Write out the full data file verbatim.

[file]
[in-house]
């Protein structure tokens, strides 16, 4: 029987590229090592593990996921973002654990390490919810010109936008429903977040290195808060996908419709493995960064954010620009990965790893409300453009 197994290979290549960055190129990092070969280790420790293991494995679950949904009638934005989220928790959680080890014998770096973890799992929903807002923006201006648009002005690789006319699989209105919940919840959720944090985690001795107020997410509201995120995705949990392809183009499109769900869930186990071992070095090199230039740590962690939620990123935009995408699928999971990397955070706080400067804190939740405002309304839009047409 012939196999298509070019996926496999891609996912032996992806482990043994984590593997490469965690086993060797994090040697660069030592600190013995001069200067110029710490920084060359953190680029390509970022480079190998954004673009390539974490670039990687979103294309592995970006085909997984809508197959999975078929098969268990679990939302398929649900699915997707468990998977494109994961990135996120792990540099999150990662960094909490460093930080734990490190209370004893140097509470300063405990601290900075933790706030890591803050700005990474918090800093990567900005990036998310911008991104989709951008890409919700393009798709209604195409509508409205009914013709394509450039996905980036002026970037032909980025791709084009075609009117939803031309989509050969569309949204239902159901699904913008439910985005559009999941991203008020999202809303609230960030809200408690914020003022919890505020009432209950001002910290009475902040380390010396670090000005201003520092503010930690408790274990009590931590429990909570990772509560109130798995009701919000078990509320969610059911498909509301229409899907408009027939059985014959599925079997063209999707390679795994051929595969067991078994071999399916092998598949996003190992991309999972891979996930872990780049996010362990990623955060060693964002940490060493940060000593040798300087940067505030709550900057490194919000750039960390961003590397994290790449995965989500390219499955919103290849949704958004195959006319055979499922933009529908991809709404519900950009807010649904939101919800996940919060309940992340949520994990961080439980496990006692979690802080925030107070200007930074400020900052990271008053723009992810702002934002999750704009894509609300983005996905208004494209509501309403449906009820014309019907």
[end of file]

[in-house]
């Protein structure tokens, strides 16, 4: 029987590229090592593990996921973002654990390490919810010109936008429903977040290195808060996908419709493995960064954010620009990965790893409300453009 197994290979290549960055190129990092070969280790420790293991494995679950949904009638934005989220928790959680080890014998770096973890799992929903807002923006201006648009002005690789006319699989209105919940919840959720944090985690001795107020997410509201995120995705949990392809183009499109769900869930186990071992070095090199230039740590962690939620990123935009995408699928999971990397955070706080400067804190939740405002309304839009047409 012939196999298509070019996926496999891609996912032996992806482990043994984590593997490469965690086993060797994090040697660069030592600190013995001069200067110029710490920084060359953190680029390509970022480079190998954004673009390539974490670039990687979103294309592995970006085909997984809508197959999975078929098969268990679990939302398929649900699915997707468990998977494109994961990135996120792990540099999150990662960094909490460093930080734990490190209370004893140097509470300063405990601290900075933790706030890591803050700005990474918090800093990567900005990036998310911008991104989709951008890409919700393009798709209604195409509508409205009914013709394509450039996905980036002026970037032909980025791709084009075609009117939803031309989509050969569309949204239902159901699904913008439910985005559009999941991203008020999202809303609230960030809200408690914020003022919890505020009432209950001002910290009475902040380390010396670090000005201003520092503010930690408790274990009590931590429990909570990772509560109130798995009701919000078990509320969610059911498909509301229409899907408009027939059985014959599925079997063209999707390679795994051929595969067991078994071999399916092998598949996003190992991309999972891979996930872990780049996010362990990623955060060693964002940490060493940060000593040798300087940067505030709550900057490194919000750039960390961003590397994290790449995965989500390219499955919103290849949704958004195959006319055979499922933009529908991809709404519900950009807010649904939101919800996940919060309940992340949520994990961080439980496990006692979690802080925030107070200007930074400020900052990271008053723009992810702002934002999750704009894509609300983005996905208004494209509501309403449906009820014309019907």